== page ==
Supreme Court of India
Dr. Vijay Mallya vs State Bank Of India on 31 August, 2020Author: Uday Umesh Lalit













Uday Umesh Lalit, J.

1. These petitions seek review of the Judgment and Order dated

09.05.2017 passed by this Court in I.A. Nos.9-12 & 13-16 of 2016 in SLP

Signature Not Verified (C) Nos.6828-6831 of 2016 with I.A. Nos.1-4 of 2016 in and with
Digitally signed by

Contempt Petition (C) Nos.421-424 of 2016 in SLP (C) Nos.6828-6831 of
Date: 2020.08.31
17:40:10 IST


2. The facts leading to the passing of said judgment are set out in

detail therein and for the present purposes we may set out following


(A) In OA No.766 of 2013 filed by the special leave petitioners

(‘banks’, for short) before DRT, Bengaluru seeking recovery of

Rs.6203,35,03,879.32 (Rupees Six Thousand Two Hundred and Three

Crores Thirty Five Lakhs Three Thousand Eight Hundred and Seventy

Nine and Paise Thirty Two only), an oral undertaking was given on

26.07.2013 by respondent Nos.1 to 3 that they would not alienate or

dispose of their properties. One of the prayers made before DRT,

Bengaluru was:-

“(iii) to issue a garnishee order against Respondent
Nos.10 and 11 from disbursing US$ 75 million,…”

(B) When the matter reached the High Court of Karnataka, two orders

were passed by the High Court on 03.09.2013 and 13.11.2013, the relevant

portion of the first Order being:-

“In that view, there shall be interim order of injunction
against the Respondent Nos.1 to 3 from transferring,
alienating, disposing or creating third party rights in
respect of movable as well as immovable properties
belonging to them until further order in these petitions.”

(C) Admittedly, the amount of US$ 40 million which was part of the

sum of US$75 million was received in the account of respondent No.3 on

25.02.2016 and within few days, that is, on 26.02.2016 and 29.02.2016,

said amount of US$ 40 million was transferred out of that account by

respondent No.3.

(D) Despite repeated orders passed by this Court, no clear disclosure

of his assets was made by respondent No.3, nor any details of in-flow and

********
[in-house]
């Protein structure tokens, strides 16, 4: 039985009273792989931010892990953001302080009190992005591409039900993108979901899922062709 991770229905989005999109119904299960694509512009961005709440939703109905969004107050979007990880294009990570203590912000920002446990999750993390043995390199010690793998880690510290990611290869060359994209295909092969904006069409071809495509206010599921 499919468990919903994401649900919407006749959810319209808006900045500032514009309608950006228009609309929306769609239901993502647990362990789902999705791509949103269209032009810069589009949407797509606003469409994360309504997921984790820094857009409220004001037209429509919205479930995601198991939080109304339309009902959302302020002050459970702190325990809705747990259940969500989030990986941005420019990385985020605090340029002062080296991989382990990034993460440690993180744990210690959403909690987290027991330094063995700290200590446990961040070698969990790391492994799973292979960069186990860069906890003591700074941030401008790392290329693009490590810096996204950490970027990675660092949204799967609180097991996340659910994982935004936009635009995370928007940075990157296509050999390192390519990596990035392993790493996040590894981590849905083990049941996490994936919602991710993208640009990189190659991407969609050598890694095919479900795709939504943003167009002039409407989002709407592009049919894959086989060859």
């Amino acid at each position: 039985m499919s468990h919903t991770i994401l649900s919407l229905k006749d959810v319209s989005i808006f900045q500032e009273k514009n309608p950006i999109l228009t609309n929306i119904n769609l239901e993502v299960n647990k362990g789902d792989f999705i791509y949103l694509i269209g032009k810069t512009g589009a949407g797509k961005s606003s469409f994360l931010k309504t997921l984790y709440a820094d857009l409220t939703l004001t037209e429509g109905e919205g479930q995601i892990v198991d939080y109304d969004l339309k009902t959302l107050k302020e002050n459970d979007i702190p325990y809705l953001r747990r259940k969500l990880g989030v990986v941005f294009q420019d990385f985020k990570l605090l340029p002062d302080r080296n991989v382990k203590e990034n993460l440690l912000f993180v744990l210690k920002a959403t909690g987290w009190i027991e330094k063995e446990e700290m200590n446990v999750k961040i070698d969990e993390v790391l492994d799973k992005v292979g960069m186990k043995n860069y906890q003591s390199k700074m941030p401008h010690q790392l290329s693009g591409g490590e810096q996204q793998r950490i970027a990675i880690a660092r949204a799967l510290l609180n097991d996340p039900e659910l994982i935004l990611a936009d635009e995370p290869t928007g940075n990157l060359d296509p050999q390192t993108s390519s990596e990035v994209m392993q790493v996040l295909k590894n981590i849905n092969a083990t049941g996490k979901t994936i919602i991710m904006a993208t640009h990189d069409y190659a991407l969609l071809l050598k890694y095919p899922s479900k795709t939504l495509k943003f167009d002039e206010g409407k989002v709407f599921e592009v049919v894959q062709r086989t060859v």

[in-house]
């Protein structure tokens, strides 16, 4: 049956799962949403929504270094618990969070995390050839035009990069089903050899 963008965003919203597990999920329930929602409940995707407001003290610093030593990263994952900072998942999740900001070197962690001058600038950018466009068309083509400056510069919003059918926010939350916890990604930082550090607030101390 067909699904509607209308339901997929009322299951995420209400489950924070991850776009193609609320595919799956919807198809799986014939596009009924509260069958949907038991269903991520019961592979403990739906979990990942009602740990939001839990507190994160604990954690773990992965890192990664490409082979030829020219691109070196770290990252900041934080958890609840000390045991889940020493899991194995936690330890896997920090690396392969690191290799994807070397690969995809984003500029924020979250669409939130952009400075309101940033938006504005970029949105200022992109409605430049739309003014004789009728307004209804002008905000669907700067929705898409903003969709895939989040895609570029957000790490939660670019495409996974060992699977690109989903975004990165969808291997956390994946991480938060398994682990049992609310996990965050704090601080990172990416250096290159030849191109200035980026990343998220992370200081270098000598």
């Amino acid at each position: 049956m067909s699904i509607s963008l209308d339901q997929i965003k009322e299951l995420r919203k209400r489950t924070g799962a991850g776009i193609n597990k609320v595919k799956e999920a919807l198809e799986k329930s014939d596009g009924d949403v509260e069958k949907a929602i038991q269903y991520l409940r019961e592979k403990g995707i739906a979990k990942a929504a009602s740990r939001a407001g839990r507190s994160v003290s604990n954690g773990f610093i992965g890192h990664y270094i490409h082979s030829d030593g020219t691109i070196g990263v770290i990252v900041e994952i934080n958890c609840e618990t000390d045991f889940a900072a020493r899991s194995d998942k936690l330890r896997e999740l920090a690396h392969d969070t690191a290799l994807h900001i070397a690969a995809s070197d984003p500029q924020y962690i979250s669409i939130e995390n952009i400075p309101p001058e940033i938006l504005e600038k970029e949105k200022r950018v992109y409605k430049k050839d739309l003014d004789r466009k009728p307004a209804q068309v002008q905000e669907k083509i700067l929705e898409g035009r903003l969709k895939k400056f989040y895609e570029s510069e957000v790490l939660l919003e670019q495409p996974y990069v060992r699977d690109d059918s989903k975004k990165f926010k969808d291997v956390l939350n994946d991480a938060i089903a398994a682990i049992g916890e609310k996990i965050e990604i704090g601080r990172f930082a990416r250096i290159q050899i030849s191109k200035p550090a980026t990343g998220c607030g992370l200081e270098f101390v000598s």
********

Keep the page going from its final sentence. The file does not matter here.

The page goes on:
out-flow of said amount of US$ 40 million were disclosed by him. As a

matter of fact, the existence of the concerned Bank account itself was not


3. In the circumstances, on the issue whether he was guilty of

contempt of court, it was submitted on behalf of respondent No.3 that in

terms of the directions issued by this Court, he was required to disclose the

assets as on 31.03.2016 and as such no direction issued by this Court was

violated; and that the violation, if any, was of the orders passed by the High

Court and, therefore, this Court ought not to proceed in contempt

jurisdiction. After hearing learned counsel for the parties, respondent No.3

was found guilty of contempt of court on following two counts: –

“(a) He is guilty of disobeying the Orders passed by this
Court in not disclosing full particulars of the assets as was
directed by this Court.

(b) He is guilty of violating the express Orders of Restraint
passed by the High Court of Karnataka in the same Cause
from which the present proceedings have arisen.”

4. During the course of its judgment, this Court relied upon the

response filed by the banks to the “further counter affidavit” filed by

respondent No.3. This response had adverted to the oral undertaking given

by respondent Nos.1 to 3 before DRT, Bengaluru and to the orders dated

03.09.2013 and 13.11.2013 passed by the High Court of Karnataka.

5. It must be stated here that the order dated 11.01.2017 passed by

this Court had given liberty to respondent No.3 to file reply to the

aforesaid response of the banks. It appears from the record that a reply

was filed by respondent No.3 on 30.01.2017. However, it was observed in

Para19 of the judgment under review as under:-

“19. Despite the aforesaid Order dated 11.01.2017
which took note of the violation of the orders passed
by the High Court of Karnataka and though time was
sought to file reply, nothing was filed in reply or
rebuttal by Respondent No.3.”